Ageing with a Lifelong Disability: A Guide to Practice, Program and Policy Issues for Human Services Professionals
'A comprehensive text addressing this issue is welcome and this book addresses service provision for older people with disabilities from a UK, USA and Australian perspective. The book would serve as a useful reference book for Health and Social Service personnel, particularly students, from a variety of disciplines working with older adults, in the learning disability field or with older people who have lifelong physical disabilities. A particular strength is the inclusion of case vignettes that describe individual older clients with lifelong disabilities; interesting questions are posed for discussion which relate to the subject matter in each of the five sections. The vignettes are interesting and enjoyable to read and would be useful for group work/teaching purposes.' - International Journal of Geriatric Psychiatry 'This book is most welcome with an extensive review of the research and service development in the United States, the United Kingdom and Australia with illustrative vignettes and relevant questions following the first four parts of the book. Suggested literature is also part of each chapter. All in all, a book recommended for both practitioners, researchers and policy makers involved with persons with life long disability as they age.' - International Journal of Adolescent Medical Health 'In all, this book is an essential addition to the library of service provider organisations, policymakers, researchers, and families and all who wish to share in ensuring the well-being and quality lifestyles of this growing and emerging group of citizens. I see this book as a seminal text in this area.' - Marie Knox (School of Humanities and Human Services, Queensland University of Technology, Brisbane) in Intellectual Disability Australasia 'This book makes a commendable contribution in uniting thinking and strategic planning, and also through providing empirical evidence to illustrate ways forward that have meaning for older people with disabilities, their families and front-line professionals.' - from the Foreword by Gordon Grant Based on the author's 18 years' research experience and social work practice expertise, this pioneering guide provides up to date specialist knowledge about ageing with a disability in the context of the more mainstream knowledge about ageing processes. Christine Bigby uses the concept of 'successful ageing' as a framework in which to consider the issues and practicalities for older people with a lifelong disability. Bigby presents strategies for the various challenges involved in the physiological, psychological and sociological aspects of ageing and proposes an integrated framework of service development and policy directions for the implementation of these strategies. Particular focus is given to lifestyle planning, encompassing subjects such as daily activity and leisure, housing and support, advocacy, case management and health. Consideration is also given to working with older parental carers of adults with a lifelong disability to support preparation and planning for the transition from parental care.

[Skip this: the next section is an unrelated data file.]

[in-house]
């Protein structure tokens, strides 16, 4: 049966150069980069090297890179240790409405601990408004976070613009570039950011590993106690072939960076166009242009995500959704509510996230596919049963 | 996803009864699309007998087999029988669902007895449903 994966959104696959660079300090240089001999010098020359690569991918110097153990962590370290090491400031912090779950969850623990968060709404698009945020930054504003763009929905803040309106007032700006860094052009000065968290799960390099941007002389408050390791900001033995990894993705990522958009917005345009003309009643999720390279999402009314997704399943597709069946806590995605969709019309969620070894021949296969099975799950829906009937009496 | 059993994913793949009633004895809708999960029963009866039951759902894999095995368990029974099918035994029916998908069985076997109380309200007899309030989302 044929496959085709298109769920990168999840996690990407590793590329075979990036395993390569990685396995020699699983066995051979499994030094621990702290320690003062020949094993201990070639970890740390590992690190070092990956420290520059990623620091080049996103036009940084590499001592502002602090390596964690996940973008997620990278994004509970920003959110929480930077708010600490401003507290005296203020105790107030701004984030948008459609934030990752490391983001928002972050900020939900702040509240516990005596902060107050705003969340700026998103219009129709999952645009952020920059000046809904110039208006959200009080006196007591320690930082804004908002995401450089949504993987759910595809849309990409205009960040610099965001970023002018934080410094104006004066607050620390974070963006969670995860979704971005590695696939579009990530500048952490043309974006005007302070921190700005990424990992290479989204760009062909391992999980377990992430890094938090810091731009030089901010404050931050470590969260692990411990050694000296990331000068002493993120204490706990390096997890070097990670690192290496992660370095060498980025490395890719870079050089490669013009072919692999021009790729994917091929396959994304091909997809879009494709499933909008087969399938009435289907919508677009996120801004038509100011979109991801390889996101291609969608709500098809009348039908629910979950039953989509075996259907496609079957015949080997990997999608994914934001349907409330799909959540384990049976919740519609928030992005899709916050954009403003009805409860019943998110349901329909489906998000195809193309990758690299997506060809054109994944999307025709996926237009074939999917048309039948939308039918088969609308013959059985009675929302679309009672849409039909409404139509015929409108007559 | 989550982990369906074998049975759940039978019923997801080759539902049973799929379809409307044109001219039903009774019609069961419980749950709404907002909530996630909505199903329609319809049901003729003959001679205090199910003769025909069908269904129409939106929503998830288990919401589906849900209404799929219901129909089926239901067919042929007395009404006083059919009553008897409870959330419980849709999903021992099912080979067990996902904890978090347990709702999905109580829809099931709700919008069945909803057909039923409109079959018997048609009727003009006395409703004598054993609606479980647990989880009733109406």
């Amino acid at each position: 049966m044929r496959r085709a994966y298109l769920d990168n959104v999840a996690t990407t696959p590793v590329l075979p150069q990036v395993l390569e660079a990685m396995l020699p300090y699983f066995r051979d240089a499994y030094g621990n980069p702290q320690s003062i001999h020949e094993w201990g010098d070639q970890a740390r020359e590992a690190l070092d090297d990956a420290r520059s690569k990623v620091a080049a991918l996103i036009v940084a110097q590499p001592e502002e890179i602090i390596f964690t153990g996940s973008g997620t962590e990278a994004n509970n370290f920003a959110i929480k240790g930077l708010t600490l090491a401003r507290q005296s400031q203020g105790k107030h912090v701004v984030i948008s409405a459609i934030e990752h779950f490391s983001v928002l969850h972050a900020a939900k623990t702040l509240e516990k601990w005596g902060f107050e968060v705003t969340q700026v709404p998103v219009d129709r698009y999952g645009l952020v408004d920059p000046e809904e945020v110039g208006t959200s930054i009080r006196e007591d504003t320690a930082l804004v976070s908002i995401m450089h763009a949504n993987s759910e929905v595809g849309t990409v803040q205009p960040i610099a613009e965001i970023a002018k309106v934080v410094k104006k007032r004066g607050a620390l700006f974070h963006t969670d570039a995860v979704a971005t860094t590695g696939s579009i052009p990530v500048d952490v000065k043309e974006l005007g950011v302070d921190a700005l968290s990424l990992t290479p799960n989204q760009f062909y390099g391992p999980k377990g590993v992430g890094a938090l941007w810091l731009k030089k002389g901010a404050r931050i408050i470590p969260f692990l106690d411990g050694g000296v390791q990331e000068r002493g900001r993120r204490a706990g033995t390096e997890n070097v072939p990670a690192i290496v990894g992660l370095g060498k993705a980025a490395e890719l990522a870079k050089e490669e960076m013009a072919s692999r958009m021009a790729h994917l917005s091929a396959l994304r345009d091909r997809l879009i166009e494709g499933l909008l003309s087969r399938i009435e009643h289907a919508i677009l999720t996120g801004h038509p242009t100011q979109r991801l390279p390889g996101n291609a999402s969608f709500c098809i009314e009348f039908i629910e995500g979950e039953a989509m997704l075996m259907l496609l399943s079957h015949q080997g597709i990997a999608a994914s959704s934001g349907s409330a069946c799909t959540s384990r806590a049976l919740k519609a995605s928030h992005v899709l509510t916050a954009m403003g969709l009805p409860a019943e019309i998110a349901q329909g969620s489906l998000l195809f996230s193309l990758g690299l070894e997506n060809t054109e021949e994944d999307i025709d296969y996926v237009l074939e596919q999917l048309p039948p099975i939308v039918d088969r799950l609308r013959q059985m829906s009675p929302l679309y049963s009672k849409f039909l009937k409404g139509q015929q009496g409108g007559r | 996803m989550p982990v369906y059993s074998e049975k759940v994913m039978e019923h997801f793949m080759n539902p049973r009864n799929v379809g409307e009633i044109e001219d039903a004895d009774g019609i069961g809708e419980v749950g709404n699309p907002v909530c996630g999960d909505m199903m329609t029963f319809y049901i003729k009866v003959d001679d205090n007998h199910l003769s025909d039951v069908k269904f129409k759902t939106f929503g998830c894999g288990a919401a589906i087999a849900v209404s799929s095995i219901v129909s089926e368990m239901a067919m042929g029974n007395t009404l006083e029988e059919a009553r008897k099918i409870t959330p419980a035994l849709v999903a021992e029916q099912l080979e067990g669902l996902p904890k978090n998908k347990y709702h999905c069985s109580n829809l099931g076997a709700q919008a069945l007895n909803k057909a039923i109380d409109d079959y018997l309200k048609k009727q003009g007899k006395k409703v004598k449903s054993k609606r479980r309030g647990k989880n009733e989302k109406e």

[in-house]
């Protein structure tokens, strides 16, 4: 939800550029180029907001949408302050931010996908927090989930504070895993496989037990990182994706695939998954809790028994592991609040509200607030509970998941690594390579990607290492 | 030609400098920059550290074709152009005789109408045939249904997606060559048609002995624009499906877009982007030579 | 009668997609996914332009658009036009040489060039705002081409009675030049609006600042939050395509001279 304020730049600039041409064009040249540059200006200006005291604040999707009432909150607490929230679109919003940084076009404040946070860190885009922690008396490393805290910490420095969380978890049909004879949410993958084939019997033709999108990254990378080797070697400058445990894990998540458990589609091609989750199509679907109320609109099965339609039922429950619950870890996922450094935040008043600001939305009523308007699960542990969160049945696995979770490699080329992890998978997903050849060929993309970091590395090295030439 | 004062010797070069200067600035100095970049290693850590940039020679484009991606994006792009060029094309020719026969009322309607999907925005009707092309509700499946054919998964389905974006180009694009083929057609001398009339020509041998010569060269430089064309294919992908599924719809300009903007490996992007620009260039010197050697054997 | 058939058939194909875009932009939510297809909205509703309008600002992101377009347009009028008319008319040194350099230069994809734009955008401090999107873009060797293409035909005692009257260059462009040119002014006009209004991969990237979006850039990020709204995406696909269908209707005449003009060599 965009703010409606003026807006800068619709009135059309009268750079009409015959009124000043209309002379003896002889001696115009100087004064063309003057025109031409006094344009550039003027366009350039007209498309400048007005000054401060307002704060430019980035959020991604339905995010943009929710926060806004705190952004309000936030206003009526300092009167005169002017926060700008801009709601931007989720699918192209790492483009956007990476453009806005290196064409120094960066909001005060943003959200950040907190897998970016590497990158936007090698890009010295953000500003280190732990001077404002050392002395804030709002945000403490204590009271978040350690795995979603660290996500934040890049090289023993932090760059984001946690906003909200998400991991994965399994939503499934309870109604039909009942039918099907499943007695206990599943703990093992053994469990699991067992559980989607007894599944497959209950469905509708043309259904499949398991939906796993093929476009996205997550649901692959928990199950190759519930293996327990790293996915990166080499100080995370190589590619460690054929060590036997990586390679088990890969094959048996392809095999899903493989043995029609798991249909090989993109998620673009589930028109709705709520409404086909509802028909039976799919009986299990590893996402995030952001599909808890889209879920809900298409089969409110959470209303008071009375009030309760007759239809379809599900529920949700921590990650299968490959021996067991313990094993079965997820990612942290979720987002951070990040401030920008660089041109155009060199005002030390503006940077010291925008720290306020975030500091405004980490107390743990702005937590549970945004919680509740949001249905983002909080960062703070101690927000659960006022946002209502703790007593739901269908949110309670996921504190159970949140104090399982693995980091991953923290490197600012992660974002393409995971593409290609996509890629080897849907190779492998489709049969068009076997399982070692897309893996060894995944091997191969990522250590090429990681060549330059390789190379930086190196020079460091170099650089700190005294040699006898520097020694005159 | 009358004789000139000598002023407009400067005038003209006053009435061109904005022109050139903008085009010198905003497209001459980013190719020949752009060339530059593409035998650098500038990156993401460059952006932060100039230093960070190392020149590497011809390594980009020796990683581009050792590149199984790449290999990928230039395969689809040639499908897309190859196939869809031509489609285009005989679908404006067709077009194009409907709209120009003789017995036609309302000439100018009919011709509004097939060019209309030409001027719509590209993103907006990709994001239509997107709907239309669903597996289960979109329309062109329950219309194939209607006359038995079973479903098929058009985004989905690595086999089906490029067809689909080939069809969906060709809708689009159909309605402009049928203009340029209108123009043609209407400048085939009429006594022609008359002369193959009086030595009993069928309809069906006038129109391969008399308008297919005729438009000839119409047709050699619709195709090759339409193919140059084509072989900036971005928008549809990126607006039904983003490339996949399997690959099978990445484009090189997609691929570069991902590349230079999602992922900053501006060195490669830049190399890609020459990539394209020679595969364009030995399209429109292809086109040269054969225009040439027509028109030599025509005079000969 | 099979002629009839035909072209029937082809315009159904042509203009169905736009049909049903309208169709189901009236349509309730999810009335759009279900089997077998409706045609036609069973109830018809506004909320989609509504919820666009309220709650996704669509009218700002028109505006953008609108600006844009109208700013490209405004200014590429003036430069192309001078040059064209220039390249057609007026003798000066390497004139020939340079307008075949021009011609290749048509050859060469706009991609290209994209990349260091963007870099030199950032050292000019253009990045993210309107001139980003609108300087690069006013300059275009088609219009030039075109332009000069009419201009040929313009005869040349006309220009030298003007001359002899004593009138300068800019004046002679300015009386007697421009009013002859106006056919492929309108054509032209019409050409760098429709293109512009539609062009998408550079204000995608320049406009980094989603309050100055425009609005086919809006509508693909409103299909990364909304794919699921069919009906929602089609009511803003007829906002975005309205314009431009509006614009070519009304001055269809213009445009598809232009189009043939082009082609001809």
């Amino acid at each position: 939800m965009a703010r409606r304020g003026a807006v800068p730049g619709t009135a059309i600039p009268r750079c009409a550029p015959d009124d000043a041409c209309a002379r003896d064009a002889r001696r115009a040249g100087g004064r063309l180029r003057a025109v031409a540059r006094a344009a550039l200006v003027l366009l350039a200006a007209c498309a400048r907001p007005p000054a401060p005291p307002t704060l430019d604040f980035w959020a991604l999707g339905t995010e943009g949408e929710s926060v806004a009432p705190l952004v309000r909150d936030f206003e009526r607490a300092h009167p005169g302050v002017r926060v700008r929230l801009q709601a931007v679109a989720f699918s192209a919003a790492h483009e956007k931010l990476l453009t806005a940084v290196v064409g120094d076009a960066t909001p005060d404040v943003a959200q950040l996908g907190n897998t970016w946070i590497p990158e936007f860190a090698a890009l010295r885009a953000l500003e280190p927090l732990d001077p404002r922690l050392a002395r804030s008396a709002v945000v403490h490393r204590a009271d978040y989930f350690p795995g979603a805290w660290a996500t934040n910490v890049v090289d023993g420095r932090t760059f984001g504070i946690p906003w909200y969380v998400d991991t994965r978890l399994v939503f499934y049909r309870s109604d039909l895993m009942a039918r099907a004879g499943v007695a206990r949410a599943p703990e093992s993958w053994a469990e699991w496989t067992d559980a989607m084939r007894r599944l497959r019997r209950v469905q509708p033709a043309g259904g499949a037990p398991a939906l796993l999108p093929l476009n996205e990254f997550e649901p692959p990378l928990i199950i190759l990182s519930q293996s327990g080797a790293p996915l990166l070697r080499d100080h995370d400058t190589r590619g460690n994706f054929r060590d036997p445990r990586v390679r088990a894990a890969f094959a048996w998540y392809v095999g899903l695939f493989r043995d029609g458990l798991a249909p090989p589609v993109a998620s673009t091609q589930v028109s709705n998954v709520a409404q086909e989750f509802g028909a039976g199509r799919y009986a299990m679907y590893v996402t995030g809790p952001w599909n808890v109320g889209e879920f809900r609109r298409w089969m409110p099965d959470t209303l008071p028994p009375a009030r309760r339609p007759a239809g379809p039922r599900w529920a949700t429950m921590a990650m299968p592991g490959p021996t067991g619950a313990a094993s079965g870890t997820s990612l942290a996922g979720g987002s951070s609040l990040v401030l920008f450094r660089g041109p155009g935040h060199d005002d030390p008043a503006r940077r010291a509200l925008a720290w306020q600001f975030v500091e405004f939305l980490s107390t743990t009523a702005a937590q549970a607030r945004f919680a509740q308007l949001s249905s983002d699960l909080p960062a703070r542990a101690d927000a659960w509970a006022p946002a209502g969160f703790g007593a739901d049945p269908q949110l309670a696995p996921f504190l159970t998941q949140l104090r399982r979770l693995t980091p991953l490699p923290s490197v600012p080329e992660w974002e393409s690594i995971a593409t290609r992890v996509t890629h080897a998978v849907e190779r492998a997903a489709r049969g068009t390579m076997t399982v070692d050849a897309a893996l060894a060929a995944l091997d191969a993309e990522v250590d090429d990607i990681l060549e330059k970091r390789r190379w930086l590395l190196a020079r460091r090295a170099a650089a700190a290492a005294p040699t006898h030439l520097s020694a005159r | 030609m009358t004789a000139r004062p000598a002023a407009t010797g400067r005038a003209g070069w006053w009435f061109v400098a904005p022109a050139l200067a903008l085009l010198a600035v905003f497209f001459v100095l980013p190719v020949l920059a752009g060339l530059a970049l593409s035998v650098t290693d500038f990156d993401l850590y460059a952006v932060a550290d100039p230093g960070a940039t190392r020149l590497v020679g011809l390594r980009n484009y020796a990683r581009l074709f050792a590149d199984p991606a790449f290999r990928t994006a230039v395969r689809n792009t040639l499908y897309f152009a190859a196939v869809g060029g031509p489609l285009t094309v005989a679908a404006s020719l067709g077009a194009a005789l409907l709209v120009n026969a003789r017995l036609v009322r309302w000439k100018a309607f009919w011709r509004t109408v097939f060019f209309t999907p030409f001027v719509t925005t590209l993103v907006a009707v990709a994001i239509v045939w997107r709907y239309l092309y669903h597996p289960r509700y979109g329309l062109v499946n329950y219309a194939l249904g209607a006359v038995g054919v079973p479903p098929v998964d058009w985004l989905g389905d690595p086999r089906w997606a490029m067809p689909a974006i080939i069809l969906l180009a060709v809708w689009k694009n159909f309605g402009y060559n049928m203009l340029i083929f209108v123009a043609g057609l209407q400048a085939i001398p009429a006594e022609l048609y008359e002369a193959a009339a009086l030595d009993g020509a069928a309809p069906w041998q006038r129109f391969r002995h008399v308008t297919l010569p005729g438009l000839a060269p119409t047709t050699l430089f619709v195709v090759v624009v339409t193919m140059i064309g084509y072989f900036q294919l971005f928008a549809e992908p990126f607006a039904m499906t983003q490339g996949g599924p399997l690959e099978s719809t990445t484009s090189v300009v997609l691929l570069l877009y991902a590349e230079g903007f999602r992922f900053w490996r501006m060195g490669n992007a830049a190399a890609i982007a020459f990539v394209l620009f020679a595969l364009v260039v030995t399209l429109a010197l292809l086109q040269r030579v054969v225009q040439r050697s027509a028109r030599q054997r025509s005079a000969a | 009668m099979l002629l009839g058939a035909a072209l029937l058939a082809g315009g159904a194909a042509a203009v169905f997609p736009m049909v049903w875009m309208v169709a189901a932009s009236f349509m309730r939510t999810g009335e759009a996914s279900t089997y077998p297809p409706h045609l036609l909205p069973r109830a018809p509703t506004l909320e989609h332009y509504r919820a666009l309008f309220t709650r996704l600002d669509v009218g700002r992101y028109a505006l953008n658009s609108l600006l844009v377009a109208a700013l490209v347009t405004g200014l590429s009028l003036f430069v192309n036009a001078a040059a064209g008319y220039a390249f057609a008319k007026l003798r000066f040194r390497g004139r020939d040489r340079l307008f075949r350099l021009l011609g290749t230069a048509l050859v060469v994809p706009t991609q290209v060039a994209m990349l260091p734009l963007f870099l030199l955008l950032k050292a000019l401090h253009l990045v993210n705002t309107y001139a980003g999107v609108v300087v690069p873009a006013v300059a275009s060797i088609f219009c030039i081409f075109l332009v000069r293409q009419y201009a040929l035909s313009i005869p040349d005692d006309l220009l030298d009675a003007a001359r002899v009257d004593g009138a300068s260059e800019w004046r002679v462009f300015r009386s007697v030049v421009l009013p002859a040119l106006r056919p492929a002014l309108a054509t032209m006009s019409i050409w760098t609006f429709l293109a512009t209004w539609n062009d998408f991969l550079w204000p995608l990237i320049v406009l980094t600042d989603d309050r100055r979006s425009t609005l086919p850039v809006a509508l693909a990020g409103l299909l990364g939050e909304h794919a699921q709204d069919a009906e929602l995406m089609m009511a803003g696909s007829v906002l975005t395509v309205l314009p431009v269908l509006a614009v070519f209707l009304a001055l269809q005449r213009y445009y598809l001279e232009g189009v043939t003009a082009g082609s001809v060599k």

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Part 2 Physical and Psychological Needs
Part 3 Social Dimensions of Ageing
Part 4 Older Parental Carers of Adults with a Lifelong Disability
Part 5 Service Developments and Policies for Successful Ageing
AGERELATED BILOGICAL CHANGES AND HEALTH RISKS
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ability activities adaptation adult child adults with intellectual age-related changes aged care facilities ageing in place ageing process Alzheimer’s disease approach Australia behaviour Bigby cent cerebral palsy Chapter choice day centre day programs day support dementia Developmental Disabilities disability sector disability services Down’s syndrome effective ensure example experience factors family members focus formal services formal support friends functioning grief Hogg housing and support impact increased individualized planning informal network informal support intel intellectual disability involved issues Janicki Learning Disabilities lifelong disability lifestyle living loss menopause move nursing home older adults older carers older parents older person opportunities options osteoporosis palliative care participation people’s person-centred planning person’s physical reduced relationships residential residents risk role service system shared supported accommodation skills social networks specialist staff strategies successful ageing suggests support services support workers tasks tion younger
Page 19 - Continuity theory originated from the observation that, despite widespread changes in health, functioning, and social circumstances, a large proportion of older adults show considerable consistency over time in their patterns of thinking, activity profiles, and social relationships.
Page 287 - Baldock, J. and Evers, A. (1991) Innovations and care of the elderly: the front line of change for social welfare services, Aging International, June, 8-32.